adaptive.model <- load_model_hdf5("user-independent.hdf5")

# Freeze all layers.
freeze_weights(adaptive.model, from = 1)

# Unfreeze layers from conv2.
unfreeze_weights(adaptive.model, from = "conv2")

After defining those changes we need to compile the model so the modifications take effect.

# Compile model. We need to compile after freezing/unfreezing weights.
adaptive.model %>% compile(
  loss = 'sparse_categorical_crossentropy',
  optimizer = optimizer_sgd(lr = 0.01),
  metrics = c("accuracy")
)

summary(adaptive.model)
Summary of user-independent model after freezing first convolutional layer.

Figure 9.6: Summary of user-independent model after freezing first convolutional layer.

After printing the summary, now you can note that the number of trainable and non-trainable parameters has changed. Now, the non-trainable parameters are \(104\) but before they were \(0\). These \(104\) parameters correspond to the first convolutional layer but this time they will not be updated during the gradient descent training phase.

The following code will retrain the model using the adaptive data but keeping the first convolutional layer fixed.

# Update model with adaptive data.
history <- adaptive.model %>% fit(
  target.adaptive.x, target.adaptive.y,
  epochs = 50,
  batch_size = 8,
  validation_split = 0,
  verbose = 1,
  view_metrics = TRUE
)
Note that this time the validation_split was set to \(0\). This is because the target user data set is very small so there is not enough data to use as validation set. One possible approach to overcome this is to leave a percentage of users out when building the train set for the user-independent model. Then, use those left-out users to find which are the most appropriate layers to keep frozen. Once you are happy with the results, evaluate the model with the target user.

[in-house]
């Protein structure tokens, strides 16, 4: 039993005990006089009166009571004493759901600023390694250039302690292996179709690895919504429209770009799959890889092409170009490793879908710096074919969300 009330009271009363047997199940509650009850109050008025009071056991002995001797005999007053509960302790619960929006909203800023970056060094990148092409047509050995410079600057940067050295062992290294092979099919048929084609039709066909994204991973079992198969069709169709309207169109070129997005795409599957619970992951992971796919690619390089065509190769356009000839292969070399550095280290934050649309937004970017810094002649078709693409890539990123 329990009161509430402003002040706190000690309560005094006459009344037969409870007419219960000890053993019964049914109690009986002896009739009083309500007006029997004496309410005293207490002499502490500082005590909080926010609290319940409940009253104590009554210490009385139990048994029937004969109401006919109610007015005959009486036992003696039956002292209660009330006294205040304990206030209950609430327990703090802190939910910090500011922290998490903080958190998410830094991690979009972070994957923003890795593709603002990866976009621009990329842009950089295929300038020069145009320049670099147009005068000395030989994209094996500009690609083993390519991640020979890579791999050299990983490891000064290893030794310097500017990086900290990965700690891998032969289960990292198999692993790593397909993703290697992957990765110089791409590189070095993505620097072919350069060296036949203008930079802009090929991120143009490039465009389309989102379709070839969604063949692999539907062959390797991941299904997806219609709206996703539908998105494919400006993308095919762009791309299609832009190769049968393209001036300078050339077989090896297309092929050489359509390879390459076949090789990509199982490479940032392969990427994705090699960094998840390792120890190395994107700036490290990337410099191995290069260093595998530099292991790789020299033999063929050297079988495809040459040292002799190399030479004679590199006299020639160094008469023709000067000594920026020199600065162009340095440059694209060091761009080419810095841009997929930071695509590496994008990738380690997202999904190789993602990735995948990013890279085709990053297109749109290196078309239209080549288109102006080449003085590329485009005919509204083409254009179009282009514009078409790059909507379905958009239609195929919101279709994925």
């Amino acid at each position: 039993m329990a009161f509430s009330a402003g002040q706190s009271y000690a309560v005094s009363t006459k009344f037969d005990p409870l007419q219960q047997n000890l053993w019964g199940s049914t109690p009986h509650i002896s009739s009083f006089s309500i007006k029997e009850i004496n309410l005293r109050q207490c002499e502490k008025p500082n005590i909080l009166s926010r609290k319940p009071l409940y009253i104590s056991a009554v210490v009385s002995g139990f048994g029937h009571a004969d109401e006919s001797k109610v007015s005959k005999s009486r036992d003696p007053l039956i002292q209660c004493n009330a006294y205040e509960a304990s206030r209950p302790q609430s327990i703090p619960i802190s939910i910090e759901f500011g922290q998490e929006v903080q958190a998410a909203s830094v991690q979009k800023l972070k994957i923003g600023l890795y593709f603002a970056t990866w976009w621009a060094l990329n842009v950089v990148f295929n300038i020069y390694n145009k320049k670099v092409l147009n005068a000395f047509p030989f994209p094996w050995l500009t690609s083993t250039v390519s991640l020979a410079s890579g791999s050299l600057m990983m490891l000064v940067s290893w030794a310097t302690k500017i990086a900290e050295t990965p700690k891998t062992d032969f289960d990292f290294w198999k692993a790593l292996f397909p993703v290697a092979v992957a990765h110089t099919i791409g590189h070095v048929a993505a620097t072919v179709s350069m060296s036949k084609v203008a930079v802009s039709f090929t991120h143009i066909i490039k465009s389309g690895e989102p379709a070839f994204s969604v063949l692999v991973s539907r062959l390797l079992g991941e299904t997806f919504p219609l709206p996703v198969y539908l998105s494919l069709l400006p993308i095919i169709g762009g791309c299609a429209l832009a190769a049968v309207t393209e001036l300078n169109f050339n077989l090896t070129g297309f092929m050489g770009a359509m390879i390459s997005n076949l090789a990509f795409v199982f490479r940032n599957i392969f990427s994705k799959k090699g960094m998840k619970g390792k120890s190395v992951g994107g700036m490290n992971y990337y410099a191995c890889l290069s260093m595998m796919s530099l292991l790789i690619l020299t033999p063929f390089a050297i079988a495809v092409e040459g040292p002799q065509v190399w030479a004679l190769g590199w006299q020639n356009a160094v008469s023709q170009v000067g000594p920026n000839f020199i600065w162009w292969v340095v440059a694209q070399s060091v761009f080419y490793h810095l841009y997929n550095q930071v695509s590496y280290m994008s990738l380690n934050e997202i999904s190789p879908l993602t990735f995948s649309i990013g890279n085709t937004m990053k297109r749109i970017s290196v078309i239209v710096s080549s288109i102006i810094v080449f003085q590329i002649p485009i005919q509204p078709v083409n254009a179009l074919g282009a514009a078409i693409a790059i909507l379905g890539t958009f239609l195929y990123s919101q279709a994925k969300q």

# Compute performance (accuracy) on the target user test set.
adaptive.model %>% evaluate(target.test.x, target.test.y)
#>      loss  accuracy 
#> 0.4652017 0.8548387

If we evaluate the adaptive model performance on the target’s user test set, now we see that the accuracy is \(85.4\%\) which is a considerable increase! (\(\approx 24\%\) increase).

At this point, you may be wondering that this accuracy increase was due to the fact that the model was trained for an additional \(50\) epochs. To check this, we can re-train the initial user-independent model for \(50\) more epochs.

retrained_model <- load_model_hdf5("user-independent.hdf5")

# Fit the user-independent model for 50 more epochs.
history <- retrained_model %>% fit(
  train.x, train.y,
  epochs = 50,
  batch_size = 8,
  validation_split = 0.15,
  verbose = 1,
  view_metrics = TRUE
)

# Compute performance (accuracy) on the target user test set.
retrained_model %>% evaluate(target.test.x, target.test.y)
#>      loss  accuracy 
#> 2.7197671 0.6612903 

After re-training the user-independent model for \(50\) more epochs, its accuracy increased to \(66.1\%\). On the other hand, the adaptive model was trained with much less data and produced a much better result (\(85.4%\)) with only \(124\) instances as compared to the user-independent model \(\approx 5440\) instances. That is, the \(6399\) instances minus \(15\%\) used as the validation set. This also highlights one of the advantages of transfer learning which is a reduction in the needed amount of training data.

9.5 Summary

Many real-life scenarios involve multi-user settings. That is, the system heavily depends on the specific behavior of a given final user. This chapter covered different types of models that can be used to evaluate the performance of a system in such a scenario.

  • A multi-user setting is one in which its results depend heavily on the target user.
  • Inter/Intra -user variance are the differences between users and within the same users, respectively.
  • Mixed models are trained without considering unique users (user ids) information.
  • User-independent models are trained without including data from the target user.
  • User-dependent models are trained only with data from the target user.
  • User-adaptive models can be adapted to a particular target user as more data is available.
  • Transfer learning is a method that can be used to adapt a model to a particular user without requiring big quantities of data.

References

Bengtsson, Henrik. 2018. R.matlab: Read and Write Mat Files and Call Matlab from Within R. https://CRAN.R-project.org/package=R.matlab.

Chen, Chen, Roozbeh Jafari, and Nasser Kehtarnavaz. 2015. “UTD-Mhad: A Multimodal Dataset for Human Action Recognition Utilizing a Depth Camera and a Wearable Inertial Sensor.” In 2015 Ieee International Conference on Image Processing (Icip), 168–72. IEEE.

Pratt, Lorien Y, Jack Mostow, Candace A Kamm, and Ace A Kamm. 1991. “Direct Transfer of Learned Information Among Neural Networks.” In Aaai, 91:584–89.

Simonyan, Karen, and Andrew Zisserman. 2014. “Very Deep Convolutional Networks for Large-Scale Image Recognition.” arXiv Preprint arXiv:1409.1556.